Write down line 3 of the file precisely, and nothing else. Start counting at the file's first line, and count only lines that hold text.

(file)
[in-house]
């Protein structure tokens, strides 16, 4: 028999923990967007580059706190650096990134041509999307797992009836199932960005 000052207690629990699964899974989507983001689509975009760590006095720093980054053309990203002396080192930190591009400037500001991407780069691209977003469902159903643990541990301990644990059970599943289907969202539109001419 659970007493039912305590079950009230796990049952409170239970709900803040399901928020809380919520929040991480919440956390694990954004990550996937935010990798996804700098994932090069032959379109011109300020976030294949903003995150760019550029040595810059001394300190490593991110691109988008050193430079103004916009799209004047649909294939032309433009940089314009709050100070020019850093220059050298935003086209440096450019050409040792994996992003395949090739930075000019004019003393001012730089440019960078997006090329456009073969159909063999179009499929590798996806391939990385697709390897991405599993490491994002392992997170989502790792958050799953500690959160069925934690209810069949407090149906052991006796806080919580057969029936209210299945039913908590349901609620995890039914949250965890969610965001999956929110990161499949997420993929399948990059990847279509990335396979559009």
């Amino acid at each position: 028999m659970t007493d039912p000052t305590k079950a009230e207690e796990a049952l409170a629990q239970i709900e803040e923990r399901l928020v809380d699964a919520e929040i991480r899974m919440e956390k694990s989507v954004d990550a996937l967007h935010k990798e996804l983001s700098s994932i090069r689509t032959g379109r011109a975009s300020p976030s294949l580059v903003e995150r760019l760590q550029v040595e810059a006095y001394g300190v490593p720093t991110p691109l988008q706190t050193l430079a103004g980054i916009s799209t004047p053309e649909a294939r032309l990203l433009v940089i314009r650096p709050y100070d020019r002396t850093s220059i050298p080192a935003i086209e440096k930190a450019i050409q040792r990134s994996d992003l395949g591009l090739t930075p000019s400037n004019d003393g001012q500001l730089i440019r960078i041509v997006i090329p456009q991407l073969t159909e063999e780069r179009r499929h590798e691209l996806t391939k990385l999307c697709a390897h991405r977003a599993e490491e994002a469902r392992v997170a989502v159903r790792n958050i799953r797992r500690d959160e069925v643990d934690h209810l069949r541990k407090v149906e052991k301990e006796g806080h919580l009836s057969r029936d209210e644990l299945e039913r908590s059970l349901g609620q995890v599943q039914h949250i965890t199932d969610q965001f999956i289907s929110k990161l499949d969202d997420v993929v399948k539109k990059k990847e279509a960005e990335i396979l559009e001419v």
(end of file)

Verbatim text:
């Amino acid at each position: 028999m659970t007493d039912p000052t305590k079950a009230e207690e796990a049952l409170a629990q239970i709900e803040e923990r399901l928020v809380d699964a919520e929040i991480r899974m919440e956390k694990s989507v954004d990550a996937l967007h935010k990798e996804l983001s700098s994932i090069r689509t032959g379109r011109a975009s300020p976030s294949l580059v903003e995150r760019l760590q550029v040595e810059a006095y001394g300190v490593p720093t991110p691109l988008q706190t050193l430079a103004g980054i916009s799209t004047p053309e649909a294939r032309l990203l433009v940089i314009r650096p709050y100070d020019r002396t850093s220059i050298p080192a935003i086209e440096k930190a450019i050409q040792r990134s994996d992003l395949g591009l090739t930075p000019s400037n004019d003393g001012q500001l730089i440019r960078i041509v997006i090329p456009q991407l073969t159909e063999e780069r179009r499929h590798e691209l996806t391939k990385l999307c697709a390897h991405r977003a599993e490491e994002a469902r392992v997170a989502v159903r790792n958050i799953r797992r500690d959160e069925v643990d934690h209810l069949r541990k407090v149906e052991k301990e006796g806080h919580l009836s057969r029936d209210e644990l299945e039913r908590s059970l349901g609620q995890v599943q039914h949250i965890t199932d969610q965001f999956i289907s929110k990161l499949d969202d997420v993929v399948k539109k990059k990847e279509a960005e990335i396979l559009e001419v």